How Indigenous Knowledge Is Being Harnessed To Advance Western Medicine

As long as human’s have been able to think consciously, we have been trying to heal common diseases, ailments and injuries. The practice of healing was learned by trial and error over many years, and passed down within families, from generation to generation as the body of knowledge and medical understanding grew and expanded.

When men of science, with no previous knowledge of medically active herbs, fruits or barks, sat down and worked out how diseases could be cured or controlled with chemicals and by manipulating natural bodily processes and functions, they gave little or no credence to traditional healers, dismissing the work of those they considered to be primitive, uneducated and pagan. Religion had a part to play too, with some fundamentalist groups believing that illness was sent by God as punishment for wrong-doing and that, therefore, trying to cure said ailments was to work against the wishes of the Almighty.

The Stigma Surrounding Indigenous Medicine

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Several hundred years ago, traditional healers and ‘wise-women’ as they were known, began to be tarnished with the brush of paganism, witchcraft and black magic. This rumour propogated largely due to the fact that many indigenous healers were not only physicials, but also spiritual guides. As the mistrust towards holders of “arcane knowledge” deepened, people turned more and more towards modern methods of health-care, wanting doctors trained in universities and nurses with a good understanding of modern methods and medications.

Harnessing Knowledge

Of late, however, there has been a curious re-merging of the two lines of health-care, as scientists discover that many plants used by traditional healers actually contain viable medically active compounds that can be isolated and used to develop new treatments.

Why Do We need To Isolate The Medically Active Compound?

An excellent example of how pharmaceutical companies can improve a natural treatment is the story of aspirin. As early as 400BC, Hippocrates made notes on the efficacy of certain plants at dulling pain and relieving fever, one of them being a species of willow bark. He left detailed notes on how to prepare a powder from these plants and how it should be administered to the patient. The active ingredient (acetylsalicylic acid) was isolated in 1763, by Edward Stone of Oxford University. Modern science worked out how to replicate acetylsalicylic acid in around 1853, but it took nearly fifty years for scientists to discover how to produce a medical compound that retained the pain and fever reducing qualities without causing the serious side effects associated with the ingestion of willow bark.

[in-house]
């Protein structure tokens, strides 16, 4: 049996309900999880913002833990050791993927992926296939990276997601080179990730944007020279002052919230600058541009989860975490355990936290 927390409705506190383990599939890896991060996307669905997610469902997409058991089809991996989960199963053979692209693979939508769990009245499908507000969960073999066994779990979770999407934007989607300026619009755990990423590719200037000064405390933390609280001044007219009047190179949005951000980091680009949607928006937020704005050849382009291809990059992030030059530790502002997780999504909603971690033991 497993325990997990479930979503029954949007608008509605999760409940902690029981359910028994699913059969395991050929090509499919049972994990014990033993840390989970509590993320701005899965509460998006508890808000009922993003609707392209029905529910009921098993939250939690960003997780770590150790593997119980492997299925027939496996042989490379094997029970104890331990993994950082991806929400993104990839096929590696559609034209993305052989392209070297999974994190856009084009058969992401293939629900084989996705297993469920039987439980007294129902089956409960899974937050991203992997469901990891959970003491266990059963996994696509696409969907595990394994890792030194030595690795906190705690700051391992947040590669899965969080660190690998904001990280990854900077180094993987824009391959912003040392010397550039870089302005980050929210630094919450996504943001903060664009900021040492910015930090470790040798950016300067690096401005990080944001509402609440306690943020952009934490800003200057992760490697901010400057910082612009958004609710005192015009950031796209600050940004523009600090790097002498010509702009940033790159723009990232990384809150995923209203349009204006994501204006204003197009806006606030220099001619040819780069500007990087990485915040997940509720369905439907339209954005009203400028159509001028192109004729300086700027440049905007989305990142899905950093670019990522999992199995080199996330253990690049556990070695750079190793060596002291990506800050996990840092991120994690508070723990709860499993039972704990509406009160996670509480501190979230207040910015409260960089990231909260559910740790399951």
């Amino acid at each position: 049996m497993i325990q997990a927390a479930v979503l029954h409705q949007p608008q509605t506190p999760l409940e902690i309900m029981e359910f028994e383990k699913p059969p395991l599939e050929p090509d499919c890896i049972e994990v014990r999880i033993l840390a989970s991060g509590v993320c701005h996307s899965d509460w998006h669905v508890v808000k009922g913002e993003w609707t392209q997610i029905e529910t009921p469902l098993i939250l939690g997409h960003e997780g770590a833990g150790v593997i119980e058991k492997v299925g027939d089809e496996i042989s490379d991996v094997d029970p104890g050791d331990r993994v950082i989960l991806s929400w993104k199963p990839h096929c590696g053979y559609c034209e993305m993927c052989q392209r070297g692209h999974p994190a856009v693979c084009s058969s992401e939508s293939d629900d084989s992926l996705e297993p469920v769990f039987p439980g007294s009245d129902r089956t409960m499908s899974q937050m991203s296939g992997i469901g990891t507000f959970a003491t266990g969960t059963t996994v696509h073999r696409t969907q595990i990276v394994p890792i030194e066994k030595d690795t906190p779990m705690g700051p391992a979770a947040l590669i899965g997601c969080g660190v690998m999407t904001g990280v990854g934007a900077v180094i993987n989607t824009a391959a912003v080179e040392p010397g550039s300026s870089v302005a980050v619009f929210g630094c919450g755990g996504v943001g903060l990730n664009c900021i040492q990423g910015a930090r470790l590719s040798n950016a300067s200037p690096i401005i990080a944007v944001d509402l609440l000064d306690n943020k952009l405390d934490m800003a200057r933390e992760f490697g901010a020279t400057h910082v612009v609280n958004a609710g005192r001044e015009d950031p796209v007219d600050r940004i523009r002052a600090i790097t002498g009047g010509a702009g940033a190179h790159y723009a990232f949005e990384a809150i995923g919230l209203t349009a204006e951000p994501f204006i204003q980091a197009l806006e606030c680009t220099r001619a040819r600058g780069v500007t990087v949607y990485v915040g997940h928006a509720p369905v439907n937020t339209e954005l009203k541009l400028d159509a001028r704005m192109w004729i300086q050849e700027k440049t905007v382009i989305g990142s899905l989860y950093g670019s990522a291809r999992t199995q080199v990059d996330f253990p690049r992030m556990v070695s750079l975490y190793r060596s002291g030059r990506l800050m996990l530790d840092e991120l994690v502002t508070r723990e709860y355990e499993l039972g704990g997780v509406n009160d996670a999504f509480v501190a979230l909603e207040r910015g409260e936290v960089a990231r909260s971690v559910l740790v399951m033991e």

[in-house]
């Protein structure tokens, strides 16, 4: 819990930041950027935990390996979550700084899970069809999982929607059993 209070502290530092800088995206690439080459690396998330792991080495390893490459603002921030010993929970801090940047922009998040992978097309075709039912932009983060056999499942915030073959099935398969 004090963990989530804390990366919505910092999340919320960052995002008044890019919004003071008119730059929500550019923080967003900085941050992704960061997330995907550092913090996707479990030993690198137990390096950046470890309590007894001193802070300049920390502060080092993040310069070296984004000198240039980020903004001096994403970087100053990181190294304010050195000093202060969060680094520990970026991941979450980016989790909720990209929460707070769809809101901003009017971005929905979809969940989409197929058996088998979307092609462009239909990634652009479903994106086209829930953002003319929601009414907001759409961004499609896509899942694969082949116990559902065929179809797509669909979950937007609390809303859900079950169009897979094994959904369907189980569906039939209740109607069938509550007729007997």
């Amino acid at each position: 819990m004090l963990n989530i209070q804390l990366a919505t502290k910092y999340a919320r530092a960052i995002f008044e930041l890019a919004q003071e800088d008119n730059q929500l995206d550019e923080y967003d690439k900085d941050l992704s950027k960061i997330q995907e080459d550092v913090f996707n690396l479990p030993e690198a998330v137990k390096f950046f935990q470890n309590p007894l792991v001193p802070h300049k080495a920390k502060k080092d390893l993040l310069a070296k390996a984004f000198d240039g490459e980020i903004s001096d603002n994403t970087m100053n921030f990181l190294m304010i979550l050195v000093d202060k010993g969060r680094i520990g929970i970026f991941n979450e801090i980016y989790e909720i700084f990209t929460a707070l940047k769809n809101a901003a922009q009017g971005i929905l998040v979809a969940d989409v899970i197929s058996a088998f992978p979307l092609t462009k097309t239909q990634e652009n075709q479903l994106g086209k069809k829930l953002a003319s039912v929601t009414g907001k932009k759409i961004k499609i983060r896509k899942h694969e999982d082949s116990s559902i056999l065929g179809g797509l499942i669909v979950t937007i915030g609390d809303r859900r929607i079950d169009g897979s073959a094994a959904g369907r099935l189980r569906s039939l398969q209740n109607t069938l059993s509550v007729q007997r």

Despite the success story that is aspirin, it has taken modern science a fairly long time to come to grips with the idea of using traditional remedies to aid their research and even open up previously unconsidered avenues of treatments. Even such apparently unsavoury practises as placing leeches on patients has been found to help with circulation problems thanks to the anticoagulant properties of the leeches saliva – fortunately, modern medical research means that we can now take a tablet rather than having to endure slimy creatures being placed all over our limbs and torso!

Quinine, an effective anti-malarial, was also discovered within the bark of a tree, while Artemisinin with similar properties, is found within sweet wormwood, known as Qinghao in China. More than any other part of the world, modern science is looking to ancient Asia for answers to modern afflictions; in part because of the huge wealth of information that Asia’s great history has allowed her traditional healers to build up, but also because the tradition of passing on indigenous knowledge has seen rapid decline in some other parts of the world. Western medicine continues to improve, and actively seeks encompass rather than push aside the knowledge accumalated by traditonal healers.

Many scientists agree that it imperative to document the knowledge posesses by indigenous healers and to carry out clinical trials on the medically active plants that they use before the knowledge and resources are lost forever. Ironically, the spread of western culture and lifestyle are largely responsible for the fractured continuation of this knowledge within indigenous groups as younger generations seek to gain employment in the cities.

About The Author

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I've worked as an Occupational Therapist for many years dealing with physical and mental health patients, both in hospitals and the community. Living a healthy, well balanced life with a good diet, regular exercise and a taking a positive outlook are crucial to becoming a very well being indeed - sometimes easier said than done!